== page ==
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Schools Facing Logistical Quagmire on Chapter 1

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With classes set to begin in a few weeks, public-school officials in the nation's largest cities say they do not know how they will provide Chapter 1 remedial instruction to parochial-school students, now that the U.S. Supreme Court has invalidated the way that almost all 183,000 of those students have received the aid.

According to the officials, the Court's July 1 decision in Aguilar v. Felton--which barred school districts from sending teachers into religious-school classrooms--has created a logistical, legal, and financial quagmire of immense proportions.

The officials say they find themselves caught between the Congressional mandate to provide equitable Chapter 1 services to public and private-school students and the Court's ruling that the most efficient way of doing so is unconstitutional.

"There's no way we're going to be able to serve 10,000 [parochial-school Chapter 1] kids as of Sept. 1," said Thomas C. Rosica, executive director of categorical programs for the School District of Philadelphia.

Some school officials say they may try to ignore the ruling until a court order directs them to obey. But the U.S. Education Department has told state authorities, who must approve local Chapter 1 plans, that they may not clear any program for public- and private-school students that violates the Court's ruling.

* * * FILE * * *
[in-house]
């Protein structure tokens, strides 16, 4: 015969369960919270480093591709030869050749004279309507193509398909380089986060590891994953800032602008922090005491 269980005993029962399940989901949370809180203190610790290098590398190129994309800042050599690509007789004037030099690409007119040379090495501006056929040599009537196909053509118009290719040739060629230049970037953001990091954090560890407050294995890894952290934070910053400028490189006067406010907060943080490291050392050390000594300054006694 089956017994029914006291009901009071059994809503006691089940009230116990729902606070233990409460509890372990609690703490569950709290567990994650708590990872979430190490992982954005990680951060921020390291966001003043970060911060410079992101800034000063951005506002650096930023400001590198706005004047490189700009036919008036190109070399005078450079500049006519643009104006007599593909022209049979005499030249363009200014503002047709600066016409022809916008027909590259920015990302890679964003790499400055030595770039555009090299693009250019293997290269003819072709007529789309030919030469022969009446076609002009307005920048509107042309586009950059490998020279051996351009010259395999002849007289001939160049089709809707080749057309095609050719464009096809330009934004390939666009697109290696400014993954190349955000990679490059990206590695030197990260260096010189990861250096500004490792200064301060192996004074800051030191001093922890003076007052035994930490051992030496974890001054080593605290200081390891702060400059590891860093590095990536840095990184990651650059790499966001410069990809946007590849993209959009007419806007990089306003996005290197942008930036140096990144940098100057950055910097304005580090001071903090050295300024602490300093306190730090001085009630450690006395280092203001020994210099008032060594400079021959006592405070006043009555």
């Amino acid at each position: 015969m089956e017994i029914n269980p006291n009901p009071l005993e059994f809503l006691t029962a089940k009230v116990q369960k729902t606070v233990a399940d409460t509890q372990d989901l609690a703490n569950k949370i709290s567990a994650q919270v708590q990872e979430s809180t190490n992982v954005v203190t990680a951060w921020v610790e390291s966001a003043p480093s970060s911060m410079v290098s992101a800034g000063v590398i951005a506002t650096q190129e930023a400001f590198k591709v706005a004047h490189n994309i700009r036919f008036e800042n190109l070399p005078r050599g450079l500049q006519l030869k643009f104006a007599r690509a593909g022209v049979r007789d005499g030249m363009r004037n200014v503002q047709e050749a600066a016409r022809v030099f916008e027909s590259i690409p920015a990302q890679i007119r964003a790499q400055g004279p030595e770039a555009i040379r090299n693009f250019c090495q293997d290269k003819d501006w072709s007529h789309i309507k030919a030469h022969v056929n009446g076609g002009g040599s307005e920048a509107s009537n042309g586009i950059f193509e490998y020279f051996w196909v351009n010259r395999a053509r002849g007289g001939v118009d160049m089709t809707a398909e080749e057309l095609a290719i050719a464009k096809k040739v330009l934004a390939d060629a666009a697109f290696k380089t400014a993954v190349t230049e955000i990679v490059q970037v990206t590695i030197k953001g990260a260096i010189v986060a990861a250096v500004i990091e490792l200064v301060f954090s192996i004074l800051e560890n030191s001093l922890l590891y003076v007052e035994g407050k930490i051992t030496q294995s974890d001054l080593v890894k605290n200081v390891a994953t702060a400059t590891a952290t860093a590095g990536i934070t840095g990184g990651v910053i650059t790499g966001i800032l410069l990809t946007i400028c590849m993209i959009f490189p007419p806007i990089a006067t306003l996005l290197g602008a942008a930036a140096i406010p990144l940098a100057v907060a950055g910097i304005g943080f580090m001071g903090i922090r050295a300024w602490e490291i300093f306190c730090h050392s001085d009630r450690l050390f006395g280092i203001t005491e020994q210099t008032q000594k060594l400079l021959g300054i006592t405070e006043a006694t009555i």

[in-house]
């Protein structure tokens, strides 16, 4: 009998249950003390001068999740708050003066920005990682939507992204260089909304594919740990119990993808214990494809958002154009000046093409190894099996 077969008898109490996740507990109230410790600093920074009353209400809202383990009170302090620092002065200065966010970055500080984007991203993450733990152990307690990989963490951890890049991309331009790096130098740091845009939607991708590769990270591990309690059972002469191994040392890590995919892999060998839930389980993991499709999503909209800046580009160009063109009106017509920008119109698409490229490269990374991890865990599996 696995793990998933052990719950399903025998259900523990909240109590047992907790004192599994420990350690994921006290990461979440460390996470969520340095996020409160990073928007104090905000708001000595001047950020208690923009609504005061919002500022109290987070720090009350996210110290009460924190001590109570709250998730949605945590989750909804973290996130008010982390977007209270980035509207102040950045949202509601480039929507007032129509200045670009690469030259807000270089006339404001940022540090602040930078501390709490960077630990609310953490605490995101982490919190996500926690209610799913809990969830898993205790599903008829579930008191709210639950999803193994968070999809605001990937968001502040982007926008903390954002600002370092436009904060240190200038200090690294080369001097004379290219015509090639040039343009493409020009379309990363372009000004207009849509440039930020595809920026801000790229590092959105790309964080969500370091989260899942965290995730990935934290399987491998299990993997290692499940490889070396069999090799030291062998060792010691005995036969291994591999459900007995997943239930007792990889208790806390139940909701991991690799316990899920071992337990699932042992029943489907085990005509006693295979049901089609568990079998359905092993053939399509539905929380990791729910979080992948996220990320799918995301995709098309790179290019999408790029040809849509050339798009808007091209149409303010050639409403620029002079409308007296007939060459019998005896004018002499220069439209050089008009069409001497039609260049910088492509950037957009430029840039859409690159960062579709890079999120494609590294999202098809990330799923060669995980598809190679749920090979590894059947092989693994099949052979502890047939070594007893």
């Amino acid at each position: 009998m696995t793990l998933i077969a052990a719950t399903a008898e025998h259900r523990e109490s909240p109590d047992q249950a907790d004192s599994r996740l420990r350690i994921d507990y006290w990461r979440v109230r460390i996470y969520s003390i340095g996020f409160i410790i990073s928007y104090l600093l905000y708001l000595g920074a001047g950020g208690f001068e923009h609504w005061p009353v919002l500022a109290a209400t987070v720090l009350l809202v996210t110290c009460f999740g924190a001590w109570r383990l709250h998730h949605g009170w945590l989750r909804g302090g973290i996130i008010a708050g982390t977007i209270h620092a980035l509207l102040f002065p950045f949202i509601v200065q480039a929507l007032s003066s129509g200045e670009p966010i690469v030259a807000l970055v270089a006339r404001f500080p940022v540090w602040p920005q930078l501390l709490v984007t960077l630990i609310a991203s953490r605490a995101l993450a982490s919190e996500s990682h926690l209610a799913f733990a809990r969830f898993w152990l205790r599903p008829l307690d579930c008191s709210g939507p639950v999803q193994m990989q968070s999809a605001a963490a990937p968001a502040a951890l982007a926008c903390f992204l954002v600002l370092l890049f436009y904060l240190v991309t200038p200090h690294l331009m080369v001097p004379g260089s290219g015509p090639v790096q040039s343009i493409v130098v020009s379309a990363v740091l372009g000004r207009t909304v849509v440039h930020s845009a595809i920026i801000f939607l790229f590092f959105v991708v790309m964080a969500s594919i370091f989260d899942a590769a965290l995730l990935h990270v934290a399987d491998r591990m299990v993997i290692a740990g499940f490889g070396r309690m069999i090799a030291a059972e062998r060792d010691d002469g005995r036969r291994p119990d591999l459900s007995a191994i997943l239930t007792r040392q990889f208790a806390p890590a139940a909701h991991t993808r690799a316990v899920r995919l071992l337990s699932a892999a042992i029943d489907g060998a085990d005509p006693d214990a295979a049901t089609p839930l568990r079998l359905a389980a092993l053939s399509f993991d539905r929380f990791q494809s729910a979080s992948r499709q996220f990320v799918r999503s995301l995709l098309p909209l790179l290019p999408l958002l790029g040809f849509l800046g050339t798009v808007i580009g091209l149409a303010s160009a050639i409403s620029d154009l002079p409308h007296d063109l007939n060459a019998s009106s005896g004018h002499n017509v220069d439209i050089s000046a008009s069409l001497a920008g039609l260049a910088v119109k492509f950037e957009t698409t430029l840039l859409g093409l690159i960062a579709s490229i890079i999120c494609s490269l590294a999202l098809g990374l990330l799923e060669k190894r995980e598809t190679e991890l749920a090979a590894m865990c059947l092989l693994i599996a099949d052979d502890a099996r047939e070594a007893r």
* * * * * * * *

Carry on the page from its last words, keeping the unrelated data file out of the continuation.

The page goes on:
Complicating matters further, if districts do not provide equitable services to religious-school students, the federal department will consider cutting off all of their federal compensatory-education funds, Secretary of Education William J. Bennett said last week. The department last Thursday released guidelines for dealing with the issue, which state and local officials have sought for most of the summer.

The guidelines instruct states and dis-tricts how to safeguard themselves against federal auditors. They do not, like regulations, have the force of law or compel states and districts to abide by the Court's ruling, local officials noted.

Besides the uncertainty over how to provide Chapter 1 aid to religious-school students, school administrators are vexed by other questions: When must the Court's decision be implemented? How will the extra cost of serving the religious-school students be covered? What are the financial and logistical ramifications of using alternative methods to provide the aid?